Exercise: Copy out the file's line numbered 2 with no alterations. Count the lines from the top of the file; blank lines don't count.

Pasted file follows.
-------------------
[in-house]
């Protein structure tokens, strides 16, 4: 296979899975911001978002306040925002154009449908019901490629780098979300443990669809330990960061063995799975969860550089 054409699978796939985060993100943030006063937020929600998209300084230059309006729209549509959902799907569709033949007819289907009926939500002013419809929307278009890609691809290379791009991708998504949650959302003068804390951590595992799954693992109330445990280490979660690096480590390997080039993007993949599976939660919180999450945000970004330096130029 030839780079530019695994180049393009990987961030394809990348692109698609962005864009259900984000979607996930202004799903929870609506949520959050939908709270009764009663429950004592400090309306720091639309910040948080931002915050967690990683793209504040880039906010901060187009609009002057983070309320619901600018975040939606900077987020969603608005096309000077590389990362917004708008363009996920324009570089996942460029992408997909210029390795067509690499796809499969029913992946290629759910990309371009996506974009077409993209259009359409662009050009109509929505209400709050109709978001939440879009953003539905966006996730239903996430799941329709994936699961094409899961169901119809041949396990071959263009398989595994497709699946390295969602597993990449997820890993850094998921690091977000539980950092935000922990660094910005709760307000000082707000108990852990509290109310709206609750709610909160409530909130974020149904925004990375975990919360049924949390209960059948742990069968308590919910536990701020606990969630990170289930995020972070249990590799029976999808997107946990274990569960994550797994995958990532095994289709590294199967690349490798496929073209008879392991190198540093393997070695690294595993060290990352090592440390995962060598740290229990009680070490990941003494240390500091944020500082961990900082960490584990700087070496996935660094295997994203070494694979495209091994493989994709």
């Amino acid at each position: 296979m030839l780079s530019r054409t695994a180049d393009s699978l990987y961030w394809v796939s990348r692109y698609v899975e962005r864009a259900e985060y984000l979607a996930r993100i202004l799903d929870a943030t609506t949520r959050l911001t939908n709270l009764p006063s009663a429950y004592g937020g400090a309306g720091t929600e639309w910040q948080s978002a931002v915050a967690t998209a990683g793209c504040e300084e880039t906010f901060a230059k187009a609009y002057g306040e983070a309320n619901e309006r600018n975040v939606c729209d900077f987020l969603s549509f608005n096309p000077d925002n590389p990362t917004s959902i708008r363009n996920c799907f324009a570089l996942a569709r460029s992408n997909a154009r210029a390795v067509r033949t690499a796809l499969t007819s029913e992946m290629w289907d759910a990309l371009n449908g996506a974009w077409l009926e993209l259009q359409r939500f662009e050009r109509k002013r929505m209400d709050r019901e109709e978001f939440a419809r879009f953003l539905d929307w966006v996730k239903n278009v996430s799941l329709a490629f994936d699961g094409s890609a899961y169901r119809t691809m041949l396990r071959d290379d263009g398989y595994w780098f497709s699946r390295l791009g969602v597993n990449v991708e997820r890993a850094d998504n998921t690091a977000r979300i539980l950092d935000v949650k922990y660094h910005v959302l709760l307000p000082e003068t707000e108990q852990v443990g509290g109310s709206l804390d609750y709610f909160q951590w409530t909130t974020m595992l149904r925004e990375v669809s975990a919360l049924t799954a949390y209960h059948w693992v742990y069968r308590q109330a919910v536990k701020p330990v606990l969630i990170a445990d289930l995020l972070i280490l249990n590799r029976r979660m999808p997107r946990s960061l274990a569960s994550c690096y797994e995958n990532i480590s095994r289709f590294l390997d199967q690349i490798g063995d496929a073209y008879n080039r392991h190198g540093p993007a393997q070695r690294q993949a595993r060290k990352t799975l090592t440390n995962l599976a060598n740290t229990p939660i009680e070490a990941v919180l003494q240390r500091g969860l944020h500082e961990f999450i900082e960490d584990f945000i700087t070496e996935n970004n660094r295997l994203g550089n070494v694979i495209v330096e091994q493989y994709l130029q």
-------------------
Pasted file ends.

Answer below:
């Protein structure tokens, strides 16, 4: 296979899975911001978002306040925002154009449908019901490629780098979300443990669809330990960061063995799975969860550089 054409699978796939985060993100943030006063937020929600998209300084230059309006729209549509959902799907569709033949007819289907009926939500002013419809929307278009890609691809290379791009991708998504949650959302003068804390951590595992799954693992109330445990280490979660690096480590390997080039993007993949599976939660919180999450945000970004330096130029 030839780079530019695994180049393009990987961030394809990348692109698609962005864009259900984000979607996930202004799903929870609506949520959050939908709270009764009663429950004592400090309306720091639309910040948080931002915050967690990683793209504040880039906010901060187009609009002057983070309320619901600018975040939606900077987020969603608005096309000077590389990362917004708008363009996920324009570089996942460029992408997909210029390795067509690499796809499969029913992946290629759910990309371009996506974009077409993209259009359409662009050009109509929505209400709050109709978001939440879009953003539905966006996730239903996430799941329709994936699961094409899961169901119809041949396990071959263009398989595994497709699946390295969602597993990449997820890993850094998921690091977000539980950092935000922990660094910005709760307000000082707000108990852990509290109310709206609750709610909160409530909130974020149904925004990375975990919360049924949390209960059948742990069968308590919910536990701020606990969630990170289930995020972070249990590799029976999808997107946990274990569960994550797994995958990532095994289709590294199967690349490798496929073209008879392991190198540093393997070695690294595993060290990352090592440390995962060598740290229990009680070490990941003494240390500091944020500082961990900082960490584990700087070496996935660094295997994203070494694979495209091994493989994709």